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Israel approves new settlements in Negev following deadly attack

Government says new construction will strengthen settlements in a region of 'national strategic importance'
Houses in the unrecognised Bedouin village of Sawaneen, in Israel's southern Negev Desert, 8 June 2021 (AFP)

Israel has approved the construction of five new settlements in the Negev desert, days after four people were killed in an attack in the nearby Beersheba settlement.

According to the resolution, which was approved by the Israeli cabinet on Sunday, the settlements will consist of one set aside for Bedouin, one as a kibbutz, and three as "communal" villages.

The resolution gives the World Zionist Organisation's Settlement Division the power to recruit residents to move to the new settlements.

Interior Minister Ayelet Shaked and Construction and Housing Minister Zeev Elkin have said they intend to have admissions committees vet applicants, a move that was criticised by Environmental Protection Minister Tamar Zandberg of the centre-left Meretz party, according to Haaretz.

The ministers described the new settlements as "a significant step in strengthening settlement in the Negev with an emphasis on the eastern Negev, which is a region of national strategic importance".

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The announcement comes a few days after four Israelis were killed in a suspected stabbing and car ramming attack in nearby Beersheba.

The four victims, two women and two men, died on Tuesday after a series of attacks that began outside a shopping mall in the city of Beersheba. The attacks were carried out by a Palestinian citizen of Israel from nearby Hura town.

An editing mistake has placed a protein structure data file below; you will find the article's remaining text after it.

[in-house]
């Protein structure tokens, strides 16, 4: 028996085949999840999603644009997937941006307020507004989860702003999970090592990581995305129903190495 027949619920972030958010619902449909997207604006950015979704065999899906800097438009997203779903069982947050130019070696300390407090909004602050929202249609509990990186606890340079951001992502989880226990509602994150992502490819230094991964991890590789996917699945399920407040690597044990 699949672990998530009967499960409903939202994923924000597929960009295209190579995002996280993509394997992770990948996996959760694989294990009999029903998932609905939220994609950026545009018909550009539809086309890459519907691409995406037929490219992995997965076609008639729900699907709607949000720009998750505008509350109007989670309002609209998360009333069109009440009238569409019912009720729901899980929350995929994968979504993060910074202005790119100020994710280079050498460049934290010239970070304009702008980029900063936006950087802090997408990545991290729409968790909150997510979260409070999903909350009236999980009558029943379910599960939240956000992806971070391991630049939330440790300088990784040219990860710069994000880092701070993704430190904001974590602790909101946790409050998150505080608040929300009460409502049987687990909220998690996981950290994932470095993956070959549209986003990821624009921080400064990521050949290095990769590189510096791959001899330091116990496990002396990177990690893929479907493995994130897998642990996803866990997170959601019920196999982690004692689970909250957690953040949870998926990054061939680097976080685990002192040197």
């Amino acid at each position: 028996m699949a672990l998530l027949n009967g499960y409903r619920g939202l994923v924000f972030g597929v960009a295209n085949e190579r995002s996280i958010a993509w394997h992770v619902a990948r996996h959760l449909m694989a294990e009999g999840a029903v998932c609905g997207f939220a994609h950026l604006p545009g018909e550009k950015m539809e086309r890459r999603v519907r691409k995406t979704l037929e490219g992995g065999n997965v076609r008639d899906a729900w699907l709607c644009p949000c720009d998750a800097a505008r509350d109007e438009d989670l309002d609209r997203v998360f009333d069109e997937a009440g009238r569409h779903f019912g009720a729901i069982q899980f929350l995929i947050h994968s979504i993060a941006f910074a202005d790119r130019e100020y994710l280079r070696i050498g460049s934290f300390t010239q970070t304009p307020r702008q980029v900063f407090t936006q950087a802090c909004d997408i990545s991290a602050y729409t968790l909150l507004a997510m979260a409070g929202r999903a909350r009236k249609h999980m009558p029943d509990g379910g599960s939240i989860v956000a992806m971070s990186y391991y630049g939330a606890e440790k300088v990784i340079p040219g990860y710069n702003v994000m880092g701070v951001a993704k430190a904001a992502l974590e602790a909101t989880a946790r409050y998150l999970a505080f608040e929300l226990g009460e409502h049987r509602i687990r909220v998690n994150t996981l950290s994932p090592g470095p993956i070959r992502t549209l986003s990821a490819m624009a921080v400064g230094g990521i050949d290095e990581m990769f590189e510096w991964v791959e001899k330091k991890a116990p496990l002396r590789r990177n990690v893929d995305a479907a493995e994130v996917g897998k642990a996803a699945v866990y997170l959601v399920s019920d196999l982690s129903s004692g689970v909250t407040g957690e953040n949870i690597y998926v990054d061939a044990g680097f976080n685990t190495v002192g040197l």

There are almost 300,000 Palestinians who hold Israeli citizenship and who live in dozens of villages in the Negev.

Some 100,000 of them live in unrecognised villages and are denied any infrastructure or support from the government.

There are no means of transportation, no roads, no schools, and Israeli authorities don't collaborate with local leadership.

Last week, Zeev Elkin, the housing minister, announced that the Jewish National Fund (JNF) will resume a controversial forestation plan in the Negev in close proximity to Palestinian towns.

In December and January, hundreds of Palestinians protested against the JNF forestation plan, which they claim is a pretext to push them out from their lands to make way for new Jewish towns. The plan was temporarily put on hold.

"This will be at our expense, as if there are no Arabs living in the Negev," said Juma al-Zabarqa, a former Knesset member and coordinator of the Higher Orientation Committee for Arabs in the Negev.

"We constitute 32 percent of the population in the Naqab [Negev], but they plan as if we do not exist," he told Middle East Eye.

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